Rwanda

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Rwanda

Population

Rwanda’s population has traditionally been composed of Hutu,Tusi and Twa peoples.

however, civil stife at independence and genocidal civil warin 1994 have altered these

percentages. the 1991 offical cenus estimated the country’s population at 7,164,995.

Talking into consideration Rwanda’s growth rate, the population in 1996 should have been between 7.8 and 8 million people, but it is estimated that less than 5.5 to 6 million people were living in Rwanda in late 1995.

Rwanda’s people speak a common language, Kinyarwanda, and share many cultural

traditions. More than half of the population is estimated to be Roman Catholic and another 5 to 10% Protestant Crisitan. Probaly 30% or more hold traditional beliefs. There is a small Muslium minority.

Traditionally, Rwanda has been Africa’s least urban country ,although migration to the

capital, Kigali,and provincial towns such as Ruhengeri,Butare,and Gisenyi incerased thoughout the 1980s and the early1990s. Prior to 1994 it eas also the most densly populated rural county in the world, with more than 2,110 persons per sq./km.

Education is free and officially compulsory for childern between ages 7 to 15, but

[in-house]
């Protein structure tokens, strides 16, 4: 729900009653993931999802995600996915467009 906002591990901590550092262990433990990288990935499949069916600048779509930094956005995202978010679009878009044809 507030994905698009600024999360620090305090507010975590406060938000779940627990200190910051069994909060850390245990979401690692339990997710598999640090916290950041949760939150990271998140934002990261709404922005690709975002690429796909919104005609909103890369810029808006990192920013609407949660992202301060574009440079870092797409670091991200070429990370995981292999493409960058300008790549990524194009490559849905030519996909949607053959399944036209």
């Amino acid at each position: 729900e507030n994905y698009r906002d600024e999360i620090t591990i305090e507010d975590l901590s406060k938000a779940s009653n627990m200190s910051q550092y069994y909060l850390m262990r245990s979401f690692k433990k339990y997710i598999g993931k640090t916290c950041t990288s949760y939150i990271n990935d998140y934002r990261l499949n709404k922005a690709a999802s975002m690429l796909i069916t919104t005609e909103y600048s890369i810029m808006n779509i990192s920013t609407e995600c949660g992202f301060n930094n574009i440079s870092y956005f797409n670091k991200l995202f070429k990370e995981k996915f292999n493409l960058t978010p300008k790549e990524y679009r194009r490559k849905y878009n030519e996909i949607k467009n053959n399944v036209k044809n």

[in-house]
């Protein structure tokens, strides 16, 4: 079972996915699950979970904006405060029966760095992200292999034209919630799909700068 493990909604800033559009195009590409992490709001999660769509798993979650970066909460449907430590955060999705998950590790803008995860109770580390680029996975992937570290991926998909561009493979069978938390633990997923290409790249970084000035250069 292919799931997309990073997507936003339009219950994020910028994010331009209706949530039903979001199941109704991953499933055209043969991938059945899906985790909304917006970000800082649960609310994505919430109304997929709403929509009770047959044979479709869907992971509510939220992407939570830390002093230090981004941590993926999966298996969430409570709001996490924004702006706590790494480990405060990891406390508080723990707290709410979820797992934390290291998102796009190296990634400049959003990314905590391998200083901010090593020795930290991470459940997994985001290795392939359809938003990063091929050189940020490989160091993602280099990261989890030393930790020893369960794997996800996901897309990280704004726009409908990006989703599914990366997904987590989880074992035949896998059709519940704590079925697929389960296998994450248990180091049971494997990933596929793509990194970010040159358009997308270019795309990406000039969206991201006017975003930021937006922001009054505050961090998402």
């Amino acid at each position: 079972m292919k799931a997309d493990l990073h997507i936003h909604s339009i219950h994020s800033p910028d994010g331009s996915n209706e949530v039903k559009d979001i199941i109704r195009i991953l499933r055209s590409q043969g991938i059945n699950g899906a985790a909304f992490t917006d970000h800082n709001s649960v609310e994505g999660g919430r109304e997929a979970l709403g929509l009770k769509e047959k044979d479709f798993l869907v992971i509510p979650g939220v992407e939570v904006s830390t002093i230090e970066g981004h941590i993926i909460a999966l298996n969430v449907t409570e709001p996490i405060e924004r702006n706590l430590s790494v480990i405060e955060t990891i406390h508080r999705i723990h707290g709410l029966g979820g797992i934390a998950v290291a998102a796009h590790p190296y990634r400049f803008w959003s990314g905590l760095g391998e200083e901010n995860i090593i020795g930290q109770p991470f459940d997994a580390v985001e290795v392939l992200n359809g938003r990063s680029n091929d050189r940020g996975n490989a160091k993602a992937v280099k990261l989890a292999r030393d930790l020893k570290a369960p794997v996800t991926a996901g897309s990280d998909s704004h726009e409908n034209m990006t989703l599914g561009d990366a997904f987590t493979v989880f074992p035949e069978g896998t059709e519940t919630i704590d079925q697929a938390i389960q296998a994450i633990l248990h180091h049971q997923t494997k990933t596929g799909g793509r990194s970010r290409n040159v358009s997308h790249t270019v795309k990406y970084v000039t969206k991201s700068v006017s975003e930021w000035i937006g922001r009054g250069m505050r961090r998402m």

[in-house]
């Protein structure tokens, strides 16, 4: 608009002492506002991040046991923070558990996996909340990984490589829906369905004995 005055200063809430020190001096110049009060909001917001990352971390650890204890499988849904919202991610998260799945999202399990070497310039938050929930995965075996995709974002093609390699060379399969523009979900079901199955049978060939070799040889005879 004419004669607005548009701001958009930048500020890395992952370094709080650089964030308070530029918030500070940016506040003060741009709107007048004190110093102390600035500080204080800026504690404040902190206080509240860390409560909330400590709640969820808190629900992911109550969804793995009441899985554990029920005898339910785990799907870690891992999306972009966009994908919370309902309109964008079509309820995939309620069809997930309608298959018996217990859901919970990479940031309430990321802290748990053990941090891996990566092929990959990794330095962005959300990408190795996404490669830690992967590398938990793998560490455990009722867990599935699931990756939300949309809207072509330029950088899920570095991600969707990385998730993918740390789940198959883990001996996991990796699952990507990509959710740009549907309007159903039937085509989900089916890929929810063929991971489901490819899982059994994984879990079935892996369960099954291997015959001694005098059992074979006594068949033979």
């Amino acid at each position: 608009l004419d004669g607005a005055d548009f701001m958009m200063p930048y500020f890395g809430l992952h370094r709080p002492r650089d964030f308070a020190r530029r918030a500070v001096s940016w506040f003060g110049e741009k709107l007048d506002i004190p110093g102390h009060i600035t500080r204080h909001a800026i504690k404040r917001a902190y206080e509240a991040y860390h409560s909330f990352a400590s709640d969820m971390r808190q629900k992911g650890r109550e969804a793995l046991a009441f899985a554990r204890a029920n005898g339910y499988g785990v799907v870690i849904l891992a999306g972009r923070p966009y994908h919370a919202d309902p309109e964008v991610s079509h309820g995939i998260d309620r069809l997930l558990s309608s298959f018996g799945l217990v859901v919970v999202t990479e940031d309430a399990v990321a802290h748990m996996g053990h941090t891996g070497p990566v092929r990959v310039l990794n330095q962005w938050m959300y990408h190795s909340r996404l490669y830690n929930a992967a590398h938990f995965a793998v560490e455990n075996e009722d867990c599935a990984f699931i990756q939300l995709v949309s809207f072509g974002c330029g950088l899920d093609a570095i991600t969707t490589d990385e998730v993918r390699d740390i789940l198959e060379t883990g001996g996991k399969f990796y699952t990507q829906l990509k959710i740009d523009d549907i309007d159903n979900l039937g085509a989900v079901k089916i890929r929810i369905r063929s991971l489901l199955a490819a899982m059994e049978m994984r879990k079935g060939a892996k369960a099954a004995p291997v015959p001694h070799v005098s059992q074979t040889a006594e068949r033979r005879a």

Rwanda’s school system was virtually destroyed during the civil war . Most hospitals, including the university of Rwanda, remained closed in 1995. Most hospitals were ethier closed or without adequate supplies or medical personnel.

History

Hutu agriculturalists migrated into what is now Rwanda during the 7th to 10th centuries

AD, followed by pastoral Tutsi between the 14th nd 16th centuries. A feudal monarchy

developed that remained in existence for centuries before Rwanda was absorbed into German east Africa in 1899. Belgium occupied the area in 1916 and controlled what are now Rwanda and Burundi until Rwanda gained its independence.

Before European occupation, the kingdom of Rwanda was a somewhat flexible hierarchy

with a tutsi king and elitre dominating the majority Hutu farmers and small Tutsi underclass, although social mobility and intermarriage blurred the distintions between the groups. the Twa were at the very bottom of the social order. Both the Germans and the Belgians retained the monarchy administer the colony. This arrangement gave th Tusi access to power and economic resouces and intensified ethnic and class divisions. In the 1940’s, however, many Tusti were driven from Rwanda by the Belgians for advocating independence. The moderate Tusi King Kigari V, who had ruled for nearly three decades, died in 1959, and more ethnocentric Tutsi seized power. This contributed to a series of rebellions by Hutu demanding equal rights in which tens of thousands of Tutsi perished.

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